they are hamlets.
From the church registers, other records and
gravestones we know the names of the extant and extinct hamlets.
a) The following hamlets (pakhadias) existing during the Portuguese period - ending May 1739) may be mentioned:
i) Chuim cultivators
ii)Candely - cultivators - extinct after 1732 - near Chuim
iii) Rajan - cultivators - Port. Rajana
iv)Sherly - cultivators - Port. Sellaly
v)Malla - culltivators - Port. Mallem
vi) Palli - cultivators - Port. Pallem
vii) Parvar - cultivators - extinct after 1853 - between Dr. Ambedkar Road and Khar Gymkhana
viii) Old Kantwadi - cultivators - Port. Horta de Santo Andre - N.B. New Kantwadi comes into existence in 1817- likewise hamlet of cultivatorix)
ix) Ranwar - cultivators - Port. Ranoar
x) Boran - cultivators - Port. Dandacavar
xi) Tank - cultivators - Port. Tanque
xii) Patarvar - cultivators - extinct after 1817- north of St. Joseph Convent.
xii) Santa Cruz - toddy-tappers and cultivators
xiv) Khar - Bois and "cavoqueiros" - Port. Salgado
xv) Cumbarvara - Bois and potters - near Khar
xvi) Catirvara - Bois - near Khar
xvii) Povoacao - Portuguese and their household staff - D’Monte Street extending to the old Slaughter House site.
Besides the above there were the following localities: miscellaneous population - near Povoacao
xviii) Horta do Bazar (Bazar Oart ) - "Faras" - scavengers - near Chinchpokli Road
xix) Rua do Bazar - (Bazar Streert) -miscellaneous populatiom
xx) Rua dos Tintoreiros (Dyers’ Street)- miscellaneous population ; located most probably near the Bazar
xxi) Rua Baixa (Lower Street) -
xxii) Bazar- mixed population - location at present Bandra Bazar
All the above pakhadis (hamlets) , the Povoacao and the four localities comprise the parish of Santa Anna (Old Slaughter-house site - between the railway lines and Swami Vivekanand Road. Also belonging to the parish of Santa Anna are potters, toddy-tappers, weavers, mainatos (washermen) and other non-Koli groups/castes not ascribed to any particular pakhadi/locality.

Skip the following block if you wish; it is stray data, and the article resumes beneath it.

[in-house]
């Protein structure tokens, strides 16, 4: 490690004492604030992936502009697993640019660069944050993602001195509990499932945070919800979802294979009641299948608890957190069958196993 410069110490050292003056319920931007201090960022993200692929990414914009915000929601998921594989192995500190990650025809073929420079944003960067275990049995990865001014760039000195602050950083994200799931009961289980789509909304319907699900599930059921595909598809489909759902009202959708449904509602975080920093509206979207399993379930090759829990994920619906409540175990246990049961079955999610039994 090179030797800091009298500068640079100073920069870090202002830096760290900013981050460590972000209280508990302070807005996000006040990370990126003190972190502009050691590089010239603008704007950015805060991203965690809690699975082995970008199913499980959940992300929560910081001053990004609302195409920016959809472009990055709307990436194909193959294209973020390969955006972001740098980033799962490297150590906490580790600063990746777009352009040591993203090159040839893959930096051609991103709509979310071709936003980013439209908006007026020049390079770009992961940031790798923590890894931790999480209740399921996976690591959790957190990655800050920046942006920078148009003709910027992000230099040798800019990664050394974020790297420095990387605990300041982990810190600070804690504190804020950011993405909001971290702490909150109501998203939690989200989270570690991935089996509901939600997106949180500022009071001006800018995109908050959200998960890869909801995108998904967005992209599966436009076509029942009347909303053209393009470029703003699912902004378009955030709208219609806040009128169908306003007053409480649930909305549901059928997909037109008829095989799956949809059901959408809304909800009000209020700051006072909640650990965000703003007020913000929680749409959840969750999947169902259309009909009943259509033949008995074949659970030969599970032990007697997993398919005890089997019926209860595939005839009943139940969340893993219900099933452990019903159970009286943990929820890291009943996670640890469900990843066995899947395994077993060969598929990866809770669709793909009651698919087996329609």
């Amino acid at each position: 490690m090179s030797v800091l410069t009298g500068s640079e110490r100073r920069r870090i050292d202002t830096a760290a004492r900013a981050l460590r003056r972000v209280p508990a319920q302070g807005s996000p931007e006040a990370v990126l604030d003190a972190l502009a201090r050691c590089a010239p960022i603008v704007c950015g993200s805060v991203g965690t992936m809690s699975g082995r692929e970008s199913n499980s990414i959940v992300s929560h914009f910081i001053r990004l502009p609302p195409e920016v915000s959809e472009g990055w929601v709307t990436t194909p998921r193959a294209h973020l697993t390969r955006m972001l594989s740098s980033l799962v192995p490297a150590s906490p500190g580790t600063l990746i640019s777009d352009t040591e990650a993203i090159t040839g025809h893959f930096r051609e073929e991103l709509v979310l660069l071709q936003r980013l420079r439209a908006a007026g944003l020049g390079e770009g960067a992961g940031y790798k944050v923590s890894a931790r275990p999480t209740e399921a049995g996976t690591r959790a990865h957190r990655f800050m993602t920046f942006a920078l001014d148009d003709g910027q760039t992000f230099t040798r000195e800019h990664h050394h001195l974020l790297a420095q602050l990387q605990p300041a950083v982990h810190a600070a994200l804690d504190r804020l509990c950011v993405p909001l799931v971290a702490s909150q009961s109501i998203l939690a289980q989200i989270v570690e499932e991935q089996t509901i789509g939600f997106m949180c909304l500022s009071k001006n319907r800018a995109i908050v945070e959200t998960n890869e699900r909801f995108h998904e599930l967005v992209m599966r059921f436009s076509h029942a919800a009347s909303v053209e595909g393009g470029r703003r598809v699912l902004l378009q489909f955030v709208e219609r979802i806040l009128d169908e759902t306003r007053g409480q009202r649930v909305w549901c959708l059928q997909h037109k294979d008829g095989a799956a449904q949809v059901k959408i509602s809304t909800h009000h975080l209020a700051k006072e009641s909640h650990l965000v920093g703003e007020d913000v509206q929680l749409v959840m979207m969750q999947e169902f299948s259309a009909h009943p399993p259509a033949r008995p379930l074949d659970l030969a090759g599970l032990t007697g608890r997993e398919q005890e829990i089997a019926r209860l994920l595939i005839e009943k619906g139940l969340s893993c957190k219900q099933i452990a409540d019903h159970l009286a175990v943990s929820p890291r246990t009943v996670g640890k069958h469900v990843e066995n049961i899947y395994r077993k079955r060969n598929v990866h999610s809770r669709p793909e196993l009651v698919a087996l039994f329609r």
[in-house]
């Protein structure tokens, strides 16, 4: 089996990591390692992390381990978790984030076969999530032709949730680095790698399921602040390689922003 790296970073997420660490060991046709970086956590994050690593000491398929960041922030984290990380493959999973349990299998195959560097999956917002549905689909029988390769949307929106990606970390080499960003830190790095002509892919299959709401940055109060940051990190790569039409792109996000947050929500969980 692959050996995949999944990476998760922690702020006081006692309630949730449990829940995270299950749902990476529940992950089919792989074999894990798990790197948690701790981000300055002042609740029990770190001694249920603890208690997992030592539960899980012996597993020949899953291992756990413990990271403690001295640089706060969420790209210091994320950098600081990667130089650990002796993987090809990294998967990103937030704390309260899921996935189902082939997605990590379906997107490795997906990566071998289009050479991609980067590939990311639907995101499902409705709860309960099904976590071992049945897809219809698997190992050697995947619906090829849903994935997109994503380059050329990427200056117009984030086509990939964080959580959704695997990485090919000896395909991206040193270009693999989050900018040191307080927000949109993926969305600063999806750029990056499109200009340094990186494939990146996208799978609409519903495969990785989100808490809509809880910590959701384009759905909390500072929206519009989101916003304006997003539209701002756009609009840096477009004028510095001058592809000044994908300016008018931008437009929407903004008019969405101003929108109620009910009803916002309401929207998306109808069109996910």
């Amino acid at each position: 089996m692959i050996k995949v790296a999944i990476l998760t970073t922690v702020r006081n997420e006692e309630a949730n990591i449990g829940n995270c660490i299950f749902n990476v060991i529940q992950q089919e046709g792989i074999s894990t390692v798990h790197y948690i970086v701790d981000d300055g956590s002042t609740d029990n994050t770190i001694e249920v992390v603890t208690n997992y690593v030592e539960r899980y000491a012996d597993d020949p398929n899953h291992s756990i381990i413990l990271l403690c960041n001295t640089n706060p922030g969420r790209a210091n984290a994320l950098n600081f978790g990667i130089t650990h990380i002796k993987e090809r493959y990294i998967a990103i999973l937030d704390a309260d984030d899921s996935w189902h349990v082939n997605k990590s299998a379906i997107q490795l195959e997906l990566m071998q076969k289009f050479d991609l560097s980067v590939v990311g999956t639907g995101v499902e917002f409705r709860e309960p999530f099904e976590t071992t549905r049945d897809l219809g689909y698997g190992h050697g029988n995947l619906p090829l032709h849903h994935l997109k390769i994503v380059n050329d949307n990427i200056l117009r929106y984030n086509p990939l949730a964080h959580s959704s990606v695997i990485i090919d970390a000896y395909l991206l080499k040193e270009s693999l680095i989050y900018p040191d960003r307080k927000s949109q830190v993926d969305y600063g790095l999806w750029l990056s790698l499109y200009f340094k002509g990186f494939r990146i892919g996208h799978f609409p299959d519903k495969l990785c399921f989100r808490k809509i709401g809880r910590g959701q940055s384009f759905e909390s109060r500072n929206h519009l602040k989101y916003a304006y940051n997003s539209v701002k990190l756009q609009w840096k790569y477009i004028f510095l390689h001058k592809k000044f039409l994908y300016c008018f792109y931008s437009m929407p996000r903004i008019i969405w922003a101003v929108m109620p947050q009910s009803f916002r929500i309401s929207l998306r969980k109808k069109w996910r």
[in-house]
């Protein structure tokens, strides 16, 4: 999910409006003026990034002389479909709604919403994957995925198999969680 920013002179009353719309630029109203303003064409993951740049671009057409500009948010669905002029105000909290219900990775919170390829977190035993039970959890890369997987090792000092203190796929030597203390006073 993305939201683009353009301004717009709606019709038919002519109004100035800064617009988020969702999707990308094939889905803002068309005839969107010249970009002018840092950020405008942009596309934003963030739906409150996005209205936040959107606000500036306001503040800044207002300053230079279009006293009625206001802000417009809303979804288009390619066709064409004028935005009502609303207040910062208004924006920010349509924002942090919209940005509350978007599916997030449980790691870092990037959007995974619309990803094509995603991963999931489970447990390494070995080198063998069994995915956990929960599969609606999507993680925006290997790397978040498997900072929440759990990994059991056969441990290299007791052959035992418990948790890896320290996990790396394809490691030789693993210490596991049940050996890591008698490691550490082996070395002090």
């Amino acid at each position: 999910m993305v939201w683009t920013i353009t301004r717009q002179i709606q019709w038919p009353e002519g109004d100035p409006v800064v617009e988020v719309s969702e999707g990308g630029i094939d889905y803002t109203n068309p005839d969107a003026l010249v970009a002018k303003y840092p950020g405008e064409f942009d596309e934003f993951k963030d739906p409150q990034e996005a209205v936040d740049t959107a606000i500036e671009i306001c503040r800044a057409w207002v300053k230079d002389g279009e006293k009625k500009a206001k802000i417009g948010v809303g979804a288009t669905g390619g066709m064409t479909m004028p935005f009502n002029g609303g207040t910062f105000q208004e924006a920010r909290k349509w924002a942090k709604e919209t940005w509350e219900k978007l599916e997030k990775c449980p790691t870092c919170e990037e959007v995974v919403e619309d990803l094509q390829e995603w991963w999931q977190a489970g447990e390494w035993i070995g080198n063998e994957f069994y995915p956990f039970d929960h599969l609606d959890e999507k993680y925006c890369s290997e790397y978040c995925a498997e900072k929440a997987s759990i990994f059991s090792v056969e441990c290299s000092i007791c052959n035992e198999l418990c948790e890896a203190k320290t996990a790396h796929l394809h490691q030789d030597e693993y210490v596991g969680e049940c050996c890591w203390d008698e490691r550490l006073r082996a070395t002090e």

To St. Andrew’s parish pertained all the koliwadas (hamlets inhabited by Kolis) thus:
i) Colaria Grande - near Chapel Road
ii)Colaria de Meio - Bazar area
iii} Colaria Mora - near Bandra Bunder
iv)Colaria Naopara - Old Ghodbunder Road
v) Colaria da Igreja - Chimbai
vi) Colaria Zaitucali - north of Mount Carmel church
vii) Supali - Near Supali Talao ground
viii) Colai - Near Seaside Cemetery
N.B. The first six above named koliwadas are mentioned in the baptismal register of Santa Anna because some of the godparents of children/persons baptised in Santa Anna were parishioners of St. Andrew’s.
The island of Salsette on which Bandra was located was
often referred to as a granary. Dr.
John Fryer who visited Salsette in 1673-75 writes :"the ground
excellently fertile either of itself or by the care of the inhabitants,
that it yields as good Cabbages, Coleworts and better Radishes than ever I
yet saw: Besides Garden -
Fruit, here are incomparable Water-Melons,
and Onions as sweet, and as well tasted as an Apple; and for the natural
growth of the soil, it is known not only to supply the adjoining Islands,
but Goa also. It is more than
20 Miles in Length and 70 in Circumference".
In Bandra itself there were extensive paddy fields,
vegetable gardens and coconut 'oarts'.
Besides there were mango groves on the hill-sides and brab trees in
Rice was the chief crop grown in Bandra.
When there was friction between the English in Bombay and the
Portuguese in Salsette, "the Portuguese forbade the export of rice
from Bandra" (Gazeteer, Vol. XIII, Pt. 2, pg. 478)
Humbert, in his 'Catholic Bombay, Her Priests and their
Training' informs us that in 1706, there was a loss suffered by St. Paul's
College, Goa, due to the plague among the farmers in Bandra.
Information from various sources and archives and courtesy of Clarence Fernandes and Fr Larry Pereira; Information taken from the book 'Bandra - the Catholic Heritage' in publication.